Students and faculty who embrace personal faith at Stony Brook University in Stony Brook, New York, are in for some tough decisions when it comes to observing faith-based holidays that fall during school hours: Either attend school and forget observance of religious holidays or skip school and risk missing important work and information.
The public university has decided to ditch days off on these special days (aside from Christmas, causing some to charge anti-Jewish bias), leaving students and faculty, alike, with the aforementioned dilemma. Earlier this month, The Jewish Week reported:
To hear some parents, students and faculty members tell it, Stony Brook University’s new academic calendar in September is withdrawing the “welcome” mat to Jewish students. [...]
To ensure that some religions are not given preferential treatment, he said, the university is discarding the previously prepared calendar for next year and replacing it with one that keeps school open on Rosh HaShanah, Yom Kippur, Passover and Holy Week. The discarded calendar had the spring vacation coincide with Passover and Holy Week, wherever possible; the new calendar is crafted to have the spring break divide the second semester in half, no matter when Passover and Holy Week occur. As a result, the break next year occurs one week before the holidays.
Arthur Shertzer, president of United University Professions, which represents 2,500 faculty and staff, said he is mystified by the university’s actions. “The logic is that if we celebrate no one, we honor everyone,” he said.
Now, a debate is heating up both on the Stony Brook University campus and off of it. Norman Goodman, a sociology professor at the university, for one, didn't hold his opinions back on the matter when asked to weigh in.
"It stinks. It was done without any input except from the administration — and it was done in secret," he said. "It does not take into account the variety of needs of faculty and students, and it shows no respect for religion. I’m concerned that fellow faculty members and students who are observant will be put at an unnecessary disadvantage."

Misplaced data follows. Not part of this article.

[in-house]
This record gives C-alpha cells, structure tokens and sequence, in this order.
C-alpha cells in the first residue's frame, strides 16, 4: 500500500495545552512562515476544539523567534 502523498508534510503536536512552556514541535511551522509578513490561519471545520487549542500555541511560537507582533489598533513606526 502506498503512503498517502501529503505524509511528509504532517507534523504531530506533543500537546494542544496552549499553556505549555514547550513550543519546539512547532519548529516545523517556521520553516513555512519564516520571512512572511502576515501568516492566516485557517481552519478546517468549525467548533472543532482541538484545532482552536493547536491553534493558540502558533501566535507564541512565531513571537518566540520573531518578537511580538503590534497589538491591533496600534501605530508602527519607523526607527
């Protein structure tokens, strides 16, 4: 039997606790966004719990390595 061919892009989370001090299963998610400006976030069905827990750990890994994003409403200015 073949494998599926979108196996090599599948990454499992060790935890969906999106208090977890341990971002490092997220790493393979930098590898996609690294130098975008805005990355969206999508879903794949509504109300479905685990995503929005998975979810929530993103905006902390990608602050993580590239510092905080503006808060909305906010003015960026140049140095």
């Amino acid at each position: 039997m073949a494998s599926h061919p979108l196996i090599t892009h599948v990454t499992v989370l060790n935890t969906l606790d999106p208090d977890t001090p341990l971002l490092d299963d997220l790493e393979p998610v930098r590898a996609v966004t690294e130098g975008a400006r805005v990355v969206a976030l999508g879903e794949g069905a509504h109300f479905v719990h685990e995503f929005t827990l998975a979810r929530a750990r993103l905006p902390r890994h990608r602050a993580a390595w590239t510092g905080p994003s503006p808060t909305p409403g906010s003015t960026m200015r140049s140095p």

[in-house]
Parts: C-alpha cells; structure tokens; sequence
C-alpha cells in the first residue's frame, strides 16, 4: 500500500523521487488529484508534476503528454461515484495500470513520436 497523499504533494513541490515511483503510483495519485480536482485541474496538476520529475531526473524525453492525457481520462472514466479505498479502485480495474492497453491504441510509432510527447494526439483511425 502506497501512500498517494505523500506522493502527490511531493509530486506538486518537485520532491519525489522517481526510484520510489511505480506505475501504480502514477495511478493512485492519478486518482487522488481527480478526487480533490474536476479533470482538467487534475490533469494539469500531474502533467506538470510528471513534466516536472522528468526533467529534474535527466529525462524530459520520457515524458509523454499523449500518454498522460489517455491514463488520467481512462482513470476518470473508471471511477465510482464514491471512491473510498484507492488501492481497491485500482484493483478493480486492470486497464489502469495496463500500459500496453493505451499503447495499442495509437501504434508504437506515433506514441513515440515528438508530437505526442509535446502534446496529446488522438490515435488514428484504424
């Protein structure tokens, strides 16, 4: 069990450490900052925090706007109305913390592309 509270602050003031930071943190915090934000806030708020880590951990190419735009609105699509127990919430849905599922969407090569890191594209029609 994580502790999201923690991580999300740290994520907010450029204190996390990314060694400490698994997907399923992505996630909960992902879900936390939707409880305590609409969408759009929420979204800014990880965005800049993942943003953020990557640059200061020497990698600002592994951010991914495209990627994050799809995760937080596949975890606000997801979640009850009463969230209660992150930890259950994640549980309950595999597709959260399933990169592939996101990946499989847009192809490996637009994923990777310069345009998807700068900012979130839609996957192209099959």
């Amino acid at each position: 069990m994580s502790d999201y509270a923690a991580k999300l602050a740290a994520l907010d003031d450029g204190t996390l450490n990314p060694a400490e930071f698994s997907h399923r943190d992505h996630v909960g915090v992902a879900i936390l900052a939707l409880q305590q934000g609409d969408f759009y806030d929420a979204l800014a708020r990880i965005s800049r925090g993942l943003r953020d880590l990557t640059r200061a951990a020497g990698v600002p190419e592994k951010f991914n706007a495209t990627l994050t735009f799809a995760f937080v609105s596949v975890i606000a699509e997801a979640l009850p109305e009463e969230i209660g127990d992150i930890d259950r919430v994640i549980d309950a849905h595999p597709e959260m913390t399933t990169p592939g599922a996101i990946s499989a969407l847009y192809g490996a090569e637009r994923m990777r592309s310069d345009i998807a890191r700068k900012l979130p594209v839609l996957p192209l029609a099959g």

But the school's vice-provost, Dr. Charles Robbins, defended the decision as an element that would bring increased fairness to the entire student body. He also pledged that students who did take off for religious holidays would not be penalized for practicing their beliefs, going on to say that officials will "...make sure that no exams or papers are due on these religious holidays."
"Our goal is to maximize available class time for all of our students and to really make a calendar that’s predictable and standardized that makes the most sense academically," Robbins said.
In a follow-up article, also published in Jewish Week, Robbins penned his own response to the original pieces, calling it "rife with inaccuracies." He wrote, in part:
Indeed, the need to redesign Stony Brook’s academic calendar became obvious after the university’s administration received numerous complaints in the Spring 2011 semester when there was only one week between the end of classes and finals due to spring break being scheduled to coincide with Holy Week. The calendar was redesigned to provide maximum instruction time for students in a way that did not favor or punish any religious groups. Stony Brook has always been respectful of all religions, and we embrace and celebrate our diversity. [...]
The bottom line is that religious observance is, and must always be, a personal choice, not an institutional mandate.
Robbins claims that Christmas is off due to a union contract provision.
Below, watch a FOX News report that provides more on this debate as well as footage from an interview with the vice-provost:(H/T: FOX News Insider)